Ant Facts, Identification, & Control
Ant control can in some cases be difficult and there are some important things to take into consideration when dealing with ants and their behavior which can lead to big problems for you and your home:
- Entry: Ants can enter your home through even the smallest of cracks, they often seek water and sweet or greasy food particles in kitchen pantries or storeroom areas.
- Scent trails: Once food sources are located by the ants they leave an invisible chemical trail which contains pheromones for other ants to follow.
- Nest locations: Ants can nest almost anywhere in and around your home in places such as lawns, walls, stumps, attics, and under foundations.
- Colony size: Ant colonies range in number up to 300,000 to 500,000, and entire colonies can quickly pick up and relocate when threatened.
- Colony Lifetime: A colony of ants can live for long periods of time. Worker ants can live up to seven years, and queen ants can live up to 15 years or more.
- Do-it-yourself Failure: In most cases where do-it-yourself approaches are taken in attempt to control ants, only the ants you see are killed and the colony typically moves to another safe place in or around your home. However using the right treatment can effectively penetrate and destroy the ant colonies and nests to help prevent ants from returning, different kinds of ant infestations require different customized treatments, which is why it is always best to contact us to have a professional ant treatment completed.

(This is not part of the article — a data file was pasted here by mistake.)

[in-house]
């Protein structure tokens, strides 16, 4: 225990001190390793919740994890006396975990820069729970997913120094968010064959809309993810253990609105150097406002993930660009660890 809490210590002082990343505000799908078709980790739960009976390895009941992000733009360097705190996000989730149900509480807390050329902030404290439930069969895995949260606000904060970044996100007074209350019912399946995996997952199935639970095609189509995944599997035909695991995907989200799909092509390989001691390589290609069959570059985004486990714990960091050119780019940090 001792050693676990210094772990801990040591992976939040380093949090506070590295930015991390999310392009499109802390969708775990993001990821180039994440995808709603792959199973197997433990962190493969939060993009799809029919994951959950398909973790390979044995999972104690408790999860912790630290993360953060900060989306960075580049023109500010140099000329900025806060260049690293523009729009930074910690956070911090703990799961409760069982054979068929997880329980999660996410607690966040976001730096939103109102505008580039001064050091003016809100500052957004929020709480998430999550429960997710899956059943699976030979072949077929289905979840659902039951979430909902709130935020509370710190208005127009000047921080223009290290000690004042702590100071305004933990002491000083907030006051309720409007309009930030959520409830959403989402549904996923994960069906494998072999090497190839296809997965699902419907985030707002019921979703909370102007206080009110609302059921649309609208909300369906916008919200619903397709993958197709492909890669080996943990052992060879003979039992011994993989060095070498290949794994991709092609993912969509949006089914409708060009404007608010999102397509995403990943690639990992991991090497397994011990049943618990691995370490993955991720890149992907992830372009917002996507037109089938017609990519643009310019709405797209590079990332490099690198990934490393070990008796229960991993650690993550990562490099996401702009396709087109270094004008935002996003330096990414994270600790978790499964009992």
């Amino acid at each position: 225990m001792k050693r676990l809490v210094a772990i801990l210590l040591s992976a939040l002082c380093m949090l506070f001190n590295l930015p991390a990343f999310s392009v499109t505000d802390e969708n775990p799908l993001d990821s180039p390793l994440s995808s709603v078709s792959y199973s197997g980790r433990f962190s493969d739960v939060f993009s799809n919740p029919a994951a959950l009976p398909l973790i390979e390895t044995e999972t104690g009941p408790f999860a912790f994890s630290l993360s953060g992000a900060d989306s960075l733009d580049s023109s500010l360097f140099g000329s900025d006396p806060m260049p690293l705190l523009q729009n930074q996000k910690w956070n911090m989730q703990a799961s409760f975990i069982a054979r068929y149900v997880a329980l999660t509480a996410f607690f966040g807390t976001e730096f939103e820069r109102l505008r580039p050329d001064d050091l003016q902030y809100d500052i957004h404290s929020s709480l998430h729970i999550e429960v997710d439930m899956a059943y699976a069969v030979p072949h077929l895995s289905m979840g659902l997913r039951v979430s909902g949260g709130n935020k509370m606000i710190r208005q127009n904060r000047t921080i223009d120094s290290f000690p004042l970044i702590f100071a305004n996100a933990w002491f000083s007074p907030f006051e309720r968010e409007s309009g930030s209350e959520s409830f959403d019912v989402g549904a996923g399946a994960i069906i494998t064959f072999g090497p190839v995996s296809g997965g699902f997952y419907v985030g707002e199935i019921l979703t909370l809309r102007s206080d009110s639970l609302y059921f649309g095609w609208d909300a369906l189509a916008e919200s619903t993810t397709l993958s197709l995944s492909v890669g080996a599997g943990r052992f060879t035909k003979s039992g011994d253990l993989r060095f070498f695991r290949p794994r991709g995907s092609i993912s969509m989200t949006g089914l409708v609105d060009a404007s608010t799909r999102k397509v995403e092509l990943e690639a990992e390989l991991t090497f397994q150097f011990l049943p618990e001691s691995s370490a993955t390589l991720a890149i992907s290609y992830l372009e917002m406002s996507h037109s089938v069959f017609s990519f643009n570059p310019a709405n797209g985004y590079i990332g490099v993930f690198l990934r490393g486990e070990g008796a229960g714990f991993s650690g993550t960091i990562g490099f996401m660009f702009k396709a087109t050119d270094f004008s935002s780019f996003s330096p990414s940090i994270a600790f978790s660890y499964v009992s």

Ant Life Cycle
The ant life cycle contains four distinct stages: egg, larvae, pupae and adult. The completion of these stages is called metamorphosis. In general it can take several weeks to several months to complete the life cycle, depending on the ant species and other environmental factors.
A female ant that successfully mates with a male ant will become a queen ant that lays eggs. Fertile queens select a sheltered place to begin a nest (colony) and begin laying eggs. Ant eggs are very small – only about a half of a millimeter in diameter. The eggs are oval, white and transparent.
After about 1-2 weeks in the egg stage, a legless ant larvae hatches. During this stage the larvae has a large appetite, and the adult ants spend much of their time feeding the larvae with food and liquids they digest and regurgitate.
After the larvae molt and shed their skin, they grow into the pupal stage. Pupae appear somewhat like adults ants except their legs and antennae are folded and pressed against the pupal body. Initially, ant pupae are usually white, but slowly become darker in color as they age. Depending upon the ant species, pupae may be housed in a protective cocoon.
Once the pupal stage is complete, the ant becomes an adult. At the time of emergence, the adult ant is fully grown, but darkens in color as it ages. Adult ants are one of three different colony castes; queens, workers or males. Queens are fertile females that lay all the eggs in a colony. Workers are females that do not reproduce, but do gather food; feed the larvae; and maintain and clean the nest. Workers are wingless, and it is the worker stage that is seen foraging around for food or defending the colony from intruders. The male ants are winged, but their only job is to mate with the queens during the swarming process.
Cow Killer Ant
Little Black Ant
Little Fire Ant
Small Honey Ant
Tawny Crazy Ant (Raspberry Crazy Ant)